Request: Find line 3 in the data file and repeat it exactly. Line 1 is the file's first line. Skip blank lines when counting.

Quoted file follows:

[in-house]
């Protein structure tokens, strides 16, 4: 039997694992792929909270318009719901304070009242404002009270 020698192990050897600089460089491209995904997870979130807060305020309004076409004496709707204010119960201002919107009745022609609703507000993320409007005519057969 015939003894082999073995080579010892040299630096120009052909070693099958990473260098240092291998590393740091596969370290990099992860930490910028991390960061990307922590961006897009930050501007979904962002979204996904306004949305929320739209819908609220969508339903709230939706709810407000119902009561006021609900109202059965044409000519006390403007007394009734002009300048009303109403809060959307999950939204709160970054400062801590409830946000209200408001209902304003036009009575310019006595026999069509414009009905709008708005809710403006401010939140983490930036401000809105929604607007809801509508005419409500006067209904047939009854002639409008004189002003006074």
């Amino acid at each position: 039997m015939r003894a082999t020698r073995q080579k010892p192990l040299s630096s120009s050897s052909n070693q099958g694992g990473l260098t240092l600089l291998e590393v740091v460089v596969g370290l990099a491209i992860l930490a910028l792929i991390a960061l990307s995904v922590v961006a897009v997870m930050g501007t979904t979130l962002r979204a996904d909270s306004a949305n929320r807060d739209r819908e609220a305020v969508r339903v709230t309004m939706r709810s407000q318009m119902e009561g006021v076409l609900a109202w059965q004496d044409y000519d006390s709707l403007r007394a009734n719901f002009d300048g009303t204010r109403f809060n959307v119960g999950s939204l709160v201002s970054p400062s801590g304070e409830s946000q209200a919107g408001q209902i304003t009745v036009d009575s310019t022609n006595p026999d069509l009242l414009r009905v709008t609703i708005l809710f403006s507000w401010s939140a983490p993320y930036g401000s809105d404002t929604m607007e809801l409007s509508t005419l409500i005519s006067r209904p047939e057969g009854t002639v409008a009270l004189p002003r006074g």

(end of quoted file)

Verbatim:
């Amino acid at each position: 039997m015939r003894a082999t020698r073995q080579k010892p192990l040299s630096s120009s050897s052909n070693q099958g694992g990473l260098t240092l600089l291998e590393v740091v460089v596969g370290l990099a491209i992860l930490a910028l792929i991390a960061l990307s995904v922590v961006a897009v997870m930050g501007t979904t979130l962002r979204a996904d909270s306004a949305n929320r807060d739209r819908e609220a305020v969508r339903v709230t309004m939706r709810s407000q318009m119902e009561g006021v076409l609900a109202w059965q004496d044409y000519d006390s709707l403007r007394a009734n719901f002009d300048g009303t204010r109403f809060n959307v119960g999950s939204l709160v201002s970054p400062s801590g304070e409830s946000q209200a919107g408001q209902i304003t009745v036009d009575s310019t022609n006595p026999d069509l009242l414009r009905v709008t609703i708005l809710f403006s507000w401010s939140a983490p993320y930036g401000s809105d404002t929604m607007e809801l409007s509508t005419l409500i005519s006067r209904p047939e057969g009854t002639v409008a009270l004189p002003r006074g």